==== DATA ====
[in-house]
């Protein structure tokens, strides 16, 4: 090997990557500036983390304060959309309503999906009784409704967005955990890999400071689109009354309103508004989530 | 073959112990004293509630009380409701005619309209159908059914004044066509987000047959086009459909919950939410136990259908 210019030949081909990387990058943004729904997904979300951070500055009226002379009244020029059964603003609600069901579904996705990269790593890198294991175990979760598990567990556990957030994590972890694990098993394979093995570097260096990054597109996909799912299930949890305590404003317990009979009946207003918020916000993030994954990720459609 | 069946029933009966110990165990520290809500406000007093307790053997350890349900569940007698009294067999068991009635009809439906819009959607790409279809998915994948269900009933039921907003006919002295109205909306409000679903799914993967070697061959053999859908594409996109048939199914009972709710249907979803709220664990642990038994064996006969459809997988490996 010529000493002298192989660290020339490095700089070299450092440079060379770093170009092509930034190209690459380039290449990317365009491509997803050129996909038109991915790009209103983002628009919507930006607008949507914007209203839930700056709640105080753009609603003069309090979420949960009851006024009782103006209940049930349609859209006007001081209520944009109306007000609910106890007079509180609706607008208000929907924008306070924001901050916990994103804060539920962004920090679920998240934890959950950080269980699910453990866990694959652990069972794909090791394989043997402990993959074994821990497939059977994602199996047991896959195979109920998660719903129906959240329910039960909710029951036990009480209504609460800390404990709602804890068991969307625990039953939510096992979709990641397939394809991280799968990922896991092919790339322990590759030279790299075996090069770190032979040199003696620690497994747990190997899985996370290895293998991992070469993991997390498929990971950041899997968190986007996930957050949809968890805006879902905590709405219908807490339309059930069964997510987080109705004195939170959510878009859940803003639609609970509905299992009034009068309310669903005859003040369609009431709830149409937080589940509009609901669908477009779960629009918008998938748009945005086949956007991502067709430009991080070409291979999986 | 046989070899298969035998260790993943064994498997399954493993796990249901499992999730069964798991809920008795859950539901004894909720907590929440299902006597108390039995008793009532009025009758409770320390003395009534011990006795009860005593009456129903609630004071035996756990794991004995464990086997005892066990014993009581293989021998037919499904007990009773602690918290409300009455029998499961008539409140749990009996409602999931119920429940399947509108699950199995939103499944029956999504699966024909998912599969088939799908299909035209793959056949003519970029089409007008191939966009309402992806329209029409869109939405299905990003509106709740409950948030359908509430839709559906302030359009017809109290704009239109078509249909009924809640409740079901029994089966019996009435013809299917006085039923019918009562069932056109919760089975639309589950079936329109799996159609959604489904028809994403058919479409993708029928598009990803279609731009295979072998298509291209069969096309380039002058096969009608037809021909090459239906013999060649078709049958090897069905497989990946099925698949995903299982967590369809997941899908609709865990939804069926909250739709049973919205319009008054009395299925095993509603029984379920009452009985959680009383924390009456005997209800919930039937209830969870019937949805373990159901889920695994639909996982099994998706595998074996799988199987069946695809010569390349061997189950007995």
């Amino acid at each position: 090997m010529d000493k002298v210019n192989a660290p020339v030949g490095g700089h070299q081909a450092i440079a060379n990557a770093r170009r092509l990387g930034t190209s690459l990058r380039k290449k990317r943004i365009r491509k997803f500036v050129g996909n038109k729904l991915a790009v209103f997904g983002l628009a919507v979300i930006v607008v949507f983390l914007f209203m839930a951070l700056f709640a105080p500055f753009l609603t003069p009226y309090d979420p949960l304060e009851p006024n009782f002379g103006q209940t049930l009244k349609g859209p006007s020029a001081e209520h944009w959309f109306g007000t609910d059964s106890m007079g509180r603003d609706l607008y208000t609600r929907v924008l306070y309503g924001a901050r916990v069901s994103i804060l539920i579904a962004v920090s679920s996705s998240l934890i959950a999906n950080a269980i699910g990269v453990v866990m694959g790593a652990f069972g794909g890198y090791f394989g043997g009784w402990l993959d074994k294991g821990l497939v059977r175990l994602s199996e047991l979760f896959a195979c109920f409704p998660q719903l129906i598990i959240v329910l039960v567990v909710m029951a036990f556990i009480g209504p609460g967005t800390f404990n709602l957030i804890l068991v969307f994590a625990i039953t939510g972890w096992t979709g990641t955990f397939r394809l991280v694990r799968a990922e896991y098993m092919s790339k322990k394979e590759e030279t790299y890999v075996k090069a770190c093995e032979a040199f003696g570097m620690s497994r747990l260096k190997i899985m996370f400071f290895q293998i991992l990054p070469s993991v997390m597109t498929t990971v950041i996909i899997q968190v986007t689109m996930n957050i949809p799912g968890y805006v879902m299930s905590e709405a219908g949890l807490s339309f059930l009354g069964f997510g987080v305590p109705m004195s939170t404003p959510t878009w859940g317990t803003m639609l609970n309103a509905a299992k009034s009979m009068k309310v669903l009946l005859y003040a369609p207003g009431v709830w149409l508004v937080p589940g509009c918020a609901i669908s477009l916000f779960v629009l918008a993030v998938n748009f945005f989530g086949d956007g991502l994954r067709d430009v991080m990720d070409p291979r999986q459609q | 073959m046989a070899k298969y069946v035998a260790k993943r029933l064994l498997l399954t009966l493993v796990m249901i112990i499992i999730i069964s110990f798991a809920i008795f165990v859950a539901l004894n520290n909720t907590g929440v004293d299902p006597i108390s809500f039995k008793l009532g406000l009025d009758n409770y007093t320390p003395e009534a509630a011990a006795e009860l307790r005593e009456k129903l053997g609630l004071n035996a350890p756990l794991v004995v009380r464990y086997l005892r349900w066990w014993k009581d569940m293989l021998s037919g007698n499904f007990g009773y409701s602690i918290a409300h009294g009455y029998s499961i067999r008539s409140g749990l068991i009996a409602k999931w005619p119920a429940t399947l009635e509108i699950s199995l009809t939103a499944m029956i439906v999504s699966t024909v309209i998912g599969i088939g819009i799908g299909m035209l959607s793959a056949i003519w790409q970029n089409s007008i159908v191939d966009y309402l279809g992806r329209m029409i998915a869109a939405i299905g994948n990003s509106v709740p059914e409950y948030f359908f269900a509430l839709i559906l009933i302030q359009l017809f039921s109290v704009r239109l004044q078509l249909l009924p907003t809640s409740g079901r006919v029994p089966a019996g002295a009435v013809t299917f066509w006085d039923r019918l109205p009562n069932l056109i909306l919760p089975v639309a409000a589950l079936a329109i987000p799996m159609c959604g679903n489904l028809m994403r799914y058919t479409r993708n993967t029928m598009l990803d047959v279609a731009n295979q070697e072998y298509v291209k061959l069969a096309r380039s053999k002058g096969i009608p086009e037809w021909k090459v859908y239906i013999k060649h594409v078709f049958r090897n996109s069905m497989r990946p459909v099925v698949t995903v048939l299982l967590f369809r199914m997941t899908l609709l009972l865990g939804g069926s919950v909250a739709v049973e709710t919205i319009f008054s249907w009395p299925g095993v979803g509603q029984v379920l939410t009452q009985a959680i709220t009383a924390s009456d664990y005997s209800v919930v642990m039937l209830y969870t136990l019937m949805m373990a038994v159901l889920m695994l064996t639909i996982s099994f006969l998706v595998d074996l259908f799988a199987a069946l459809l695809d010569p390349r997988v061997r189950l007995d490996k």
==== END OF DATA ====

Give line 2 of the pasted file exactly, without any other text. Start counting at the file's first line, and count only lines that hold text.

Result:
């Protein structure tokens, strides 16, 4: 090997990557500036983390304060959309309503999906009784409704967005955990890999400071689109009354309103508004989530 | 073959112990004293509630009380409701005619309209159908059914004044066509987000047959086009459909919950939410136990259908 210019030949081909990387990058943004729904997904979300951070500055009226002379009244020029059964603003609600069901579904996705990269790593890198294991175990979760598990567990556990957030994590972890694990098993394979093995570097260096990054597109996909799912299930949890305590404003317990009979009946207003918020916000993030994954990720459609 | 069946029933009966110990165990520290809500406000007093307790053997350890349900569940007698009294067999068991009635009809439906819009959607790409279809998915994948269900009933039921907003006919002295109205909306409000679903799914993967070697061959053999859908594409996109048939199914009972709710249907979803709220664990642990038994064996006969459809997988490996 010529000493002298192989660290020339490095700089070299450092440079060379770093170009092509930034190209690459380039290449990317365009491509997803050129996909038109991915790009209103983002628009919507930006607008949507914007209203839930700056709640105080753009609603003069309090979420949960009851006024009782103006209940049930349609859209006007001081209520944009109306007000609910106890007079509180609706607008208000929907924008306070924001901050916990994103804060539920962004920090679920998240934890959950950080269980699910453990866990694959652990069972794909090791394989043997402990993959074994821990497939059977994602199996047991896959195979109920998660719903129906959240329910039960909710029951036990009480209504609460800390404990709602804890068991969307625990039953939510096992979709990641397939394809991280799968990922896991092919790339322990590759030279790299075996090069770190032979040199003696620690497994747990190997899985996370290895293998991992070469993991997390498929990971950041899997968190986007996930957050949809968890805006879902905590709405219908807490339309059930069964997510987080109705004195939170959510878009859940803003639609609970509905299992009034009068309310669903005859003040369609009431709830149409937080589940509009609901669908477009779960629009918008998938748009945005086949956007991502067709430009991080070409291979999986 | 046989070899298969035998260790993943064994498997399954493993796990249901499992999730069964798991809920008795859950539901004894909720907590929440299902006597108390039995008793009532009025009758409770320390003395009534011990006795009860005593009456129903609630004071035996756990794991004995464990086997005892066990014993009581293989021998037919499904007990009773602690918290409300009455029998499961008539409140749990009996409602999931119920429940399947509108699950199995939103499944029956999504699966024909998912599969088939799908299909035209793959056949003519970029089409007008191939966009309402992806329209029409869109939405299905990003509106709740409950948030359908509430839709559906302030359009017809109290704009239109078509249909009924809640409740079901029994089966019996009435013809299917006085039923019918009562069932056109919760089975639309589950079936329109799996159609959604489904028809994403058919479409993708029928598009990803279609731009295979072998298509291209069969096309380039002058096969009608037809021909090459239906013999060649078709049958090897069905497989990946099925698949995903299982967590369809997941899908609709865990939804069926909250739709049973919205319009008054009395299925095993509603029984379920009452009985959680009383924390009456005997209800919930039937209830969870019937949805373990159901889920695994639909996982099994998706595998074996799988199987069946695809010569390349061997189950007995």